Superior Court says state must come up with revised regs

Posted: Friday, November 03, 2006

ANCHORAGE - A judge is refusing to give the state of Alaska more time to revise its requirements for providing same-sex benefits for domestic partners of state employees and retirees.

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Superior Court Judge Stephanie Joannides previously ordered the state to make specific revisions to its proposed regulations by Wednesday.

Department of Law spokesman Mark Morones said Thursday that the state did not submit any new proposed regulations by the deadline, preferring instead to wait to see if the Supreme Court would accept its request to review the case.

The state argues that the Superior Court judge does not have the authority to order the specific changes to the regulations, which set out certain requirements that same-sex couples must meet to qualify for the benefits.

"Obviously, we have concerns about what she is trying to do," Morones said.

Allison Mendel, a private attorney working with the Alaska chapter of the American Civil Liberties Union, which helped bring the case, called the state's delay "contempt of court."

"The state must comply with this court's orders so if the Supreme Court denies review, regulations are ready for immediate adoption," Joannides said.

Joannides earlier this week ordered the state to revise the draft regulations to remove a relationship exclusivity requirement and shorten from 12 months to six months the requirement that same-sex couples be in a long-term relationship.

The judge also ordered that one of the required criteria for benefits be reinserted. It would allow same-sex domestic partners who are jointly responsible for a child to use that as a qualifying criteria for benefits.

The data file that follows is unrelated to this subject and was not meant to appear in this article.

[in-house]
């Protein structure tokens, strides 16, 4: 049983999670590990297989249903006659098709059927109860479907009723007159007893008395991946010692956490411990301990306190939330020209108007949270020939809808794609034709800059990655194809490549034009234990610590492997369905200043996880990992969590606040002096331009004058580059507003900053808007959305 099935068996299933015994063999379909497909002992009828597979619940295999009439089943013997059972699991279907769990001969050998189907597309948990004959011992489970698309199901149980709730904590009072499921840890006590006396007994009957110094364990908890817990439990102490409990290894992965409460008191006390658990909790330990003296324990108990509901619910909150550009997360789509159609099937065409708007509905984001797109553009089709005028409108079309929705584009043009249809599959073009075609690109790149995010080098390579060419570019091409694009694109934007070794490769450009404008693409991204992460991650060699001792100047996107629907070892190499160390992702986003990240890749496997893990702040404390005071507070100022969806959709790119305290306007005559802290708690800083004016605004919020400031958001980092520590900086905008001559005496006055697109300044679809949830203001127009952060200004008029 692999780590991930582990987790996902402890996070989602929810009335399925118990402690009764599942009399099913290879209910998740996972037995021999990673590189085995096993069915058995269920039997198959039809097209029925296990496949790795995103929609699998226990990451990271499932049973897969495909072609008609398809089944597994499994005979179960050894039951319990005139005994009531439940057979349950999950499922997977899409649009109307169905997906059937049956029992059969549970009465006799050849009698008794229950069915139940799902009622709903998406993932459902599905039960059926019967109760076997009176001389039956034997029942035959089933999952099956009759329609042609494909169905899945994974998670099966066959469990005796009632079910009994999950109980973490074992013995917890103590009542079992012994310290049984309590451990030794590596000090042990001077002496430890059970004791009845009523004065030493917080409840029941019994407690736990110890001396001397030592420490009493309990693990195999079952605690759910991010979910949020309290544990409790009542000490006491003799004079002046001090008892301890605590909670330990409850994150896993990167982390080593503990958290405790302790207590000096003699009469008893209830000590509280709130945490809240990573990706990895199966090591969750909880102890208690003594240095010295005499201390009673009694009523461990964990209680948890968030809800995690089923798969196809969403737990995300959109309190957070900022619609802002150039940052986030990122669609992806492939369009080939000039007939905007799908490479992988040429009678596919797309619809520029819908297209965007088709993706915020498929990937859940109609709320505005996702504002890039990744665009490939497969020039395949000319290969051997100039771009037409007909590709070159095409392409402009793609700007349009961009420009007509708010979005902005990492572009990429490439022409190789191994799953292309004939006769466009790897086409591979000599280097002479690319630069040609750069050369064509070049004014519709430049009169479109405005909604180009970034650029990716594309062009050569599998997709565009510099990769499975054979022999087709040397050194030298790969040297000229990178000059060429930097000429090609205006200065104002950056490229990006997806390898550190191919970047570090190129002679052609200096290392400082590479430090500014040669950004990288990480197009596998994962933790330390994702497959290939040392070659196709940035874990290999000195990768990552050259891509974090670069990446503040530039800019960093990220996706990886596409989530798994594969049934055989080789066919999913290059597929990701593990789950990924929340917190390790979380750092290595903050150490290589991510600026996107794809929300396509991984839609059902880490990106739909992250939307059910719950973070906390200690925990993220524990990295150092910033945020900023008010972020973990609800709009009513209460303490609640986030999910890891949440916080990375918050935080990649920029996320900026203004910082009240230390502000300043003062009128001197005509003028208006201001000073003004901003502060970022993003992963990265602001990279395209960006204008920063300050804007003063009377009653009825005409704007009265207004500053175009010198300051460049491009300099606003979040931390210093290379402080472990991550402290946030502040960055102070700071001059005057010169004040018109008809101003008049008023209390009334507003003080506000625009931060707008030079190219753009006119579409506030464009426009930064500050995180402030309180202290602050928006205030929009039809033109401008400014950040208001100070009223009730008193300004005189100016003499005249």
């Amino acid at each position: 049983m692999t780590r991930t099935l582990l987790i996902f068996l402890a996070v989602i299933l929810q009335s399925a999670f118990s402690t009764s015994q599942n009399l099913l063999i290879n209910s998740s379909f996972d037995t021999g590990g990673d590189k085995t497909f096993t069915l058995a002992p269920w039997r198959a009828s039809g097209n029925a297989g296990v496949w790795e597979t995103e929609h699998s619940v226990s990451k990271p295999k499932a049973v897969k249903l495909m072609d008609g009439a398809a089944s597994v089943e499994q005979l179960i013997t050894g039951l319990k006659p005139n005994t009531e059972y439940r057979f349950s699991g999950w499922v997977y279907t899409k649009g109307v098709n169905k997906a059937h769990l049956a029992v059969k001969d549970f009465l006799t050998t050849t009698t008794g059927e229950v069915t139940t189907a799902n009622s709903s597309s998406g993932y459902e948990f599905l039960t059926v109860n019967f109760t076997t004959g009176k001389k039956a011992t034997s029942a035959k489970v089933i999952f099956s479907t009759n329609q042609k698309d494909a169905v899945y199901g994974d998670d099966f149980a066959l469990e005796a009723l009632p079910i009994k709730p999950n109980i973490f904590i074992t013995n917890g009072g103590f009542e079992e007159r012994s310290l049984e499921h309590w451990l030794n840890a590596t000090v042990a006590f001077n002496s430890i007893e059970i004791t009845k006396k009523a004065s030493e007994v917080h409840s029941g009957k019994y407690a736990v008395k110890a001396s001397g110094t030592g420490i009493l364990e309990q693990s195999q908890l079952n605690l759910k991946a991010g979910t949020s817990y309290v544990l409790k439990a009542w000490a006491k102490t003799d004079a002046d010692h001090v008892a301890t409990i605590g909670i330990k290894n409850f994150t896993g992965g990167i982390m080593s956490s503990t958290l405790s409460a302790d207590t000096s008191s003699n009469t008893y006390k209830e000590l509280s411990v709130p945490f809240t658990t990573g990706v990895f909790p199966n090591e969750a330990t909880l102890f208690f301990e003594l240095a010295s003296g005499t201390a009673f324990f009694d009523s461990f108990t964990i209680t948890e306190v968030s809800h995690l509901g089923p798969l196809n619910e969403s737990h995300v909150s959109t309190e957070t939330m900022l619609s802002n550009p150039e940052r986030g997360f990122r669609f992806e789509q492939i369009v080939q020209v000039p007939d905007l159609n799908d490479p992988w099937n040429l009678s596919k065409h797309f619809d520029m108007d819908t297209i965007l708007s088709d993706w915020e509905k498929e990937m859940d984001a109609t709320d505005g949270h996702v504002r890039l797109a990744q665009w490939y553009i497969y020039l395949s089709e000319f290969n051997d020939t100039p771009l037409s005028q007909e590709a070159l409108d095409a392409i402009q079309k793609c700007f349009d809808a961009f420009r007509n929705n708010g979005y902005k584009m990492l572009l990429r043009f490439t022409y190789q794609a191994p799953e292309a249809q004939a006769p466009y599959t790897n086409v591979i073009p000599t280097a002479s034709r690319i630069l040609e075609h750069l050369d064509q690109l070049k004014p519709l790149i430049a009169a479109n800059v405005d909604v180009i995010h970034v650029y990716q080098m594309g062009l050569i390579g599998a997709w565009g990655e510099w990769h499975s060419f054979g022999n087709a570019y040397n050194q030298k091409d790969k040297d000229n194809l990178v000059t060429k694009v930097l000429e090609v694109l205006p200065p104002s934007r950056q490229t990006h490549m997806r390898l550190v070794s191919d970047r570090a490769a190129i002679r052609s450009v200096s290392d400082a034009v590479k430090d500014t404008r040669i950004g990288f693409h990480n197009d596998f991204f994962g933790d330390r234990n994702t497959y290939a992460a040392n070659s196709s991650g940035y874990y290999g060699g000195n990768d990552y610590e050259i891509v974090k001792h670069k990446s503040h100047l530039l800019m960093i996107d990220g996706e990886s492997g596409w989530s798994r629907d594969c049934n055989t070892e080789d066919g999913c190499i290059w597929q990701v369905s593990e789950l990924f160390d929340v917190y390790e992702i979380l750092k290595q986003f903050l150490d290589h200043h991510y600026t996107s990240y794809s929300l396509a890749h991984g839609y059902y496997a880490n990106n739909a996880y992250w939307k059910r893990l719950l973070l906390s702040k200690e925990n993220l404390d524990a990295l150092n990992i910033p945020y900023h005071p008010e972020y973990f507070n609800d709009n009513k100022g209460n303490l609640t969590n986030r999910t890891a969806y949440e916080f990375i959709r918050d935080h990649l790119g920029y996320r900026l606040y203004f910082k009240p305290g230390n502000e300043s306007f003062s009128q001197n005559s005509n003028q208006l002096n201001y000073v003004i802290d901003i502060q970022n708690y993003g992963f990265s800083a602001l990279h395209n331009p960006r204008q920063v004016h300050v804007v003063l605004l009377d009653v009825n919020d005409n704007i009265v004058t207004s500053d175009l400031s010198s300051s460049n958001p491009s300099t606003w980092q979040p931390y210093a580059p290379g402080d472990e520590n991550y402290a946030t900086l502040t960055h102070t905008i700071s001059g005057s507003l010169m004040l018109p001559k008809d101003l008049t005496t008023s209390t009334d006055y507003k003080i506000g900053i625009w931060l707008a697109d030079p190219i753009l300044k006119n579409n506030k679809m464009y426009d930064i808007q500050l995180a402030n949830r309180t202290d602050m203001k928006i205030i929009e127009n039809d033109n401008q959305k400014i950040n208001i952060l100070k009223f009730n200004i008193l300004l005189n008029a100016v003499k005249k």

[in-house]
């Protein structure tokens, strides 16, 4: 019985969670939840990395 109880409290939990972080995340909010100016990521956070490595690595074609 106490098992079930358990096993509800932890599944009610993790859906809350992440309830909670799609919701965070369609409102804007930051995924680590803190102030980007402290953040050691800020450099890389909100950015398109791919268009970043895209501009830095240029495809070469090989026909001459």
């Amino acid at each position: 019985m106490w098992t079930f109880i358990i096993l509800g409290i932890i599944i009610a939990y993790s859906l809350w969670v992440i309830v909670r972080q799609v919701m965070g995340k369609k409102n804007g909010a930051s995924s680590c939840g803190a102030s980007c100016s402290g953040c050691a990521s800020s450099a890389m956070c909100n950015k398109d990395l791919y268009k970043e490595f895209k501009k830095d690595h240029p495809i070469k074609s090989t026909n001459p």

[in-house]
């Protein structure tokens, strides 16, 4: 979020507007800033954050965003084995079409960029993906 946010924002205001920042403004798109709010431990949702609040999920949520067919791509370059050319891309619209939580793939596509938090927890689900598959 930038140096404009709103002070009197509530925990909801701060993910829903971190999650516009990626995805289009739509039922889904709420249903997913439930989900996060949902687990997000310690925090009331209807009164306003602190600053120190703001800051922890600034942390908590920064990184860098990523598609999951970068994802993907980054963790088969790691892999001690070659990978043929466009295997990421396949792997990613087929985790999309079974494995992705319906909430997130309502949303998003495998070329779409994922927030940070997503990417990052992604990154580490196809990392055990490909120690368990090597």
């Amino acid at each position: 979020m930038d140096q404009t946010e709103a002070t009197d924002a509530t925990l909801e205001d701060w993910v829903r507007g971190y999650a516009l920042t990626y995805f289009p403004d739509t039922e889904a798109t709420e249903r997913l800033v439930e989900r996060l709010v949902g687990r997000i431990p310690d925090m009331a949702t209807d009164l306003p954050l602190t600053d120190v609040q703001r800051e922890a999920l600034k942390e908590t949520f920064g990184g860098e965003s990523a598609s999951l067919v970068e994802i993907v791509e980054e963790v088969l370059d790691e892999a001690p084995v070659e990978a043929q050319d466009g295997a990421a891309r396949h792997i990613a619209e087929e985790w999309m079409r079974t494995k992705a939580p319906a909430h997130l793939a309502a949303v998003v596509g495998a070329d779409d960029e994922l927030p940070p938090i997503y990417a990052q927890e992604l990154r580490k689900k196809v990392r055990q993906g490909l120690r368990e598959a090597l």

Joannides said the state must allow the same-sex partners of state employees to take personal leave for family medically problems to take care of spouse and kids, and allow the partners to receive the last remaining paycheck if the state employee dies. The judge also ordered the state to direct death benefits to the same-sex partner if the employee failed to designate anyone to receive the payment.

The issue goes back to 1999 when the ACLU and nine couples filed a lawsuit challenging the lack of benefits for same-sex couples employed by the state and the municipality of Anchorage.

The high court ruled that denying benefits to same-sex domestic partners violated the state's guarantee of equal protection for all Alaskans. That's because the state constitution restricts marriage to between a man and a woman.

The high court last summer set the deadline for the state and the Municipality of Anchorage to begin providing the benefits by January and sent the lawsuit to the Superior Court for implementation.

Last month, Joannides sided with the ACLU in finding that the regulations proposed by the state were too restrictive. The judge also found that the types of benefits to be offered to same-sex couples were too narrow.

The state responded by paring some of the requirements to get benefits. Critics, however, said the new proposal was still too onerous, especially when all that was required of heterosexual couples to get benefits was a marriage license.

Joannides agreed that the requirements for same-sex benefits was burdensome, and ordered the changes.

Mendel said the crux of the argument is what criteria will be required to extend benefits.

"We are not asking for any benefits not offered to married couples," she said.

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